We had a very productive and fun class on April 17. Attendees included Marlon Diokno, Jiechang “JC” Zhang, Katherine Glassey, Barbara Phillips, Kathryn Low and Ethan Kim. Some members stayed all day. Some members worked on a show tree and were able to get Richard to do a photoshoot of it before they left.
Recap of Our April Zoom Meeting
Steve Iwaki of Sei Boku Bonsai Kai was our guest speaker and we had over thirty members Zoom in. Steve gave us a fabulous demonstration and Idris dubbed Steve as the Michelangelo of carving bonsai. Jiechang “JC” Zhang sketched some drawings as she took notes. As newsletter Editor, I have included some of her notes in this article along with notes I took.
- To emphasize age and add interest to tree
- Embellish scars vs. just let them heal
- Fun! Power tools yeah!
Where to find inspiration
- Trees in the wild
- Trees in your neighborhood
- Deadwood on trees at a bonsai show
What can be carved?
- Any species
- Hardwood carvings last longer
- Embrace the natural rotting
- Minimize carving on live wood
Steve covered carving on a number of different species of trees. When discussing redwoods, he said redwoods will start rotting on the bottom as they get older and rotting starts inside the tree. One option can be to carve out a large cavity in the base to represent a burned-out redwood in the forest. This can be further enhanced by painting the carved area black. JC depicted this in one of her drawings. Because redwoods are also usually lopped off at the top to create a bonsai, you will want to carve the top of the tree to make it look like it got hit by lightning or had some other natural mishap; for example, another tree from higher up on a slope fell on it and broke its top off.
When carving any given species, carving on deadwood can be done any time of the year. But Steve suggested you work on the live wood first and then let the weather get to the harder wood to soften it. And while the elements are working on the hard wood you can look for inspiration for further carving. Do a little carving at a time because it doesn’t always come to you all at once. The most intriguing concept Steve discussed was the idea of creating layers of carving which gives the carved wood “shadows”. And remember to create a hole in the carved area so water will drain out. Steve suggested you do the carving on a tree before you start working on the foliage.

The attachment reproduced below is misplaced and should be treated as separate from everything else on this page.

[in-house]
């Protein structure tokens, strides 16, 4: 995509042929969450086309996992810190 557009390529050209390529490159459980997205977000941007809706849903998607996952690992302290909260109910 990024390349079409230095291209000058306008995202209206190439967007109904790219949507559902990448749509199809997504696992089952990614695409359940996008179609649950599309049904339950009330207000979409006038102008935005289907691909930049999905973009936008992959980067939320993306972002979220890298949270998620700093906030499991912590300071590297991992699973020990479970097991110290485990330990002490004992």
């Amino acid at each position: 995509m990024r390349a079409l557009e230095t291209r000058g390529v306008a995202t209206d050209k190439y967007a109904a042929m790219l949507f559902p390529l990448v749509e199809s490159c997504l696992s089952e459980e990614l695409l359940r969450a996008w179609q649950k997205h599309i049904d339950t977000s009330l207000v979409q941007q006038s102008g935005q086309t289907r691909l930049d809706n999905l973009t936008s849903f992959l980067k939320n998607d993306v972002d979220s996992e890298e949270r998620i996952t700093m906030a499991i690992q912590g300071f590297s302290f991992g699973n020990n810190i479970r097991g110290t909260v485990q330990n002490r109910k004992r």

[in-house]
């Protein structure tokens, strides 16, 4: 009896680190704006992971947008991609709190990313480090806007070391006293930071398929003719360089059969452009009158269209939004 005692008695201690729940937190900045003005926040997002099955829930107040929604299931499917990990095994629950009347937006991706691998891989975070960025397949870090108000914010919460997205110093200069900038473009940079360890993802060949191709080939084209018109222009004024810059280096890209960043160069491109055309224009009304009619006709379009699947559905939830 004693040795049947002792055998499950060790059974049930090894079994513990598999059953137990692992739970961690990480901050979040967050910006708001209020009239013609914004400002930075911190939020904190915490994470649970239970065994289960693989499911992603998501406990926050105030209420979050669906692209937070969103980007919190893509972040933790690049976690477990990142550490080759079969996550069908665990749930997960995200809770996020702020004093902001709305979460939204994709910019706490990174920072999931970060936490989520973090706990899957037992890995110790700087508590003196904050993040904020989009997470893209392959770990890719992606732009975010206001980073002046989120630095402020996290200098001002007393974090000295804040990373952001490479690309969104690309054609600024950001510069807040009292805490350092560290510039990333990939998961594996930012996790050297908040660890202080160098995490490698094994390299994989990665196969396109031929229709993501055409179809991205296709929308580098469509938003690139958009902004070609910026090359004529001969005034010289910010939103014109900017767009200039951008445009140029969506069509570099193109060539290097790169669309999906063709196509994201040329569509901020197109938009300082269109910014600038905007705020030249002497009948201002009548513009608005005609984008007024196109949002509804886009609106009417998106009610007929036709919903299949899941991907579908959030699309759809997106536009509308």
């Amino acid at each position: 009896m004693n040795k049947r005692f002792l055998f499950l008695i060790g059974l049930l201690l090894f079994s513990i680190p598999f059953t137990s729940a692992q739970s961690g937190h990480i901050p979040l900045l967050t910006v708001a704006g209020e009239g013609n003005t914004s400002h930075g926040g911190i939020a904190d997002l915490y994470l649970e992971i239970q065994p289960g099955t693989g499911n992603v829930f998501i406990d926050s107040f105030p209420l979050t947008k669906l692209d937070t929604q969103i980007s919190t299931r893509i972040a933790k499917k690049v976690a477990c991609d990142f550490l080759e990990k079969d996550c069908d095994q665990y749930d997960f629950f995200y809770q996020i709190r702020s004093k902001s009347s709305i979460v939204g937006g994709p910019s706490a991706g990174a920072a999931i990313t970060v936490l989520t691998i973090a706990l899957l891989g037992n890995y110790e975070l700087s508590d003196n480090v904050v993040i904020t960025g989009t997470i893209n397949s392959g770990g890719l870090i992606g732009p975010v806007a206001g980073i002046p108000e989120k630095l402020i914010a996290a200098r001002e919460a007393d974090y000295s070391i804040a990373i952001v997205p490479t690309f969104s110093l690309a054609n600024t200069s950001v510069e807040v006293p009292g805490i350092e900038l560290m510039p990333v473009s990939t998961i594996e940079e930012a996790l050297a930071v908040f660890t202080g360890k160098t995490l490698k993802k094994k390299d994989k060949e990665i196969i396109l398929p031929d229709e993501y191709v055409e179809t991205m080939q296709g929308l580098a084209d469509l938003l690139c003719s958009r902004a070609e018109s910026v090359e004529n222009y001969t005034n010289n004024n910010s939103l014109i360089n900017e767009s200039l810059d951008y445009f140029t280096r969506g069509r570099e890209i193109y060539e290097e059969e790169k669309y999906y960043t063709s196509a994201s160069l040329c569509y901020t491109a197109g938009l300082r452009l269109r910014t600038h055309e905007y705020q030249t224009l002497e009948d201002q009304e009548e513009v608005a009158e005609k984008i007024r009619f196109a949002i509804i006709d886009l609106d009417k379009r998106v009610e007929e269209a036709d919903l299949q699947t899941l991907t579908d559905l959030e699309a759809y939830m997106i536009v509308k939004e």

After discussing various tree species, Steve got into carving with power tools. Your goal should always be for the carving to NOT look like it was carved by man using a power tool. It should look like it was created by nature over a long period of time. This of course is easier said than done but Steve soon proved he is a master at this. Why use power tools you might ask? Power tools with extension bits allow you to get further into the interior of the wood. As you carve deeper into the interior you are creating layers which gives the wood “shadows”. Your carving should also respect the grain of the existing wood and not add grooves or striations that conflict with that existing grain.
These are the power tools and bits Steve focused on:
- The die grinder
- Dremel – battery powered
- Dremel – electric
- Dremel bits – 1/8” shaft
- Dremel bits – 1/4” shaft
- Sphere bits – most universal way to get desired carving results
- Saucer shaped bits used to create grain
- Wear hearing protectors and eye goggles
- Use good bits because they will last. Don’t buy Harbor Freight bits.
These are the steps Steve normally takes when carving:
- He uses the die grinder and hollows out an area rather quickly
- Change to the 1/4” sphere bit and take off more wood. Go back and forth. Then use a smaller bit to give the carving more character. Don’t make things straight
- Create a hole for water drainage
- Constantly change the size of the sphere bits to get into the cavities of the carved area
- Use a saucer bit to create some grain in the wood
- Finally use a bit to smooth everything out.
Remember to take it slowly and don’t try to do all the carving in one sitting. Carve, wait a couple of weeks to allow the wood to rest, and then carve some more.
When using carving tools, note that most of the heat that is generated is coming out of the tool itself versus the wood being carved.
Steve recommended the following resources for tools and bits:
A Closer Look
Before and after photos of a California juniper collected by Harry Hirao and later carved by Steve Iwaki. Awesome!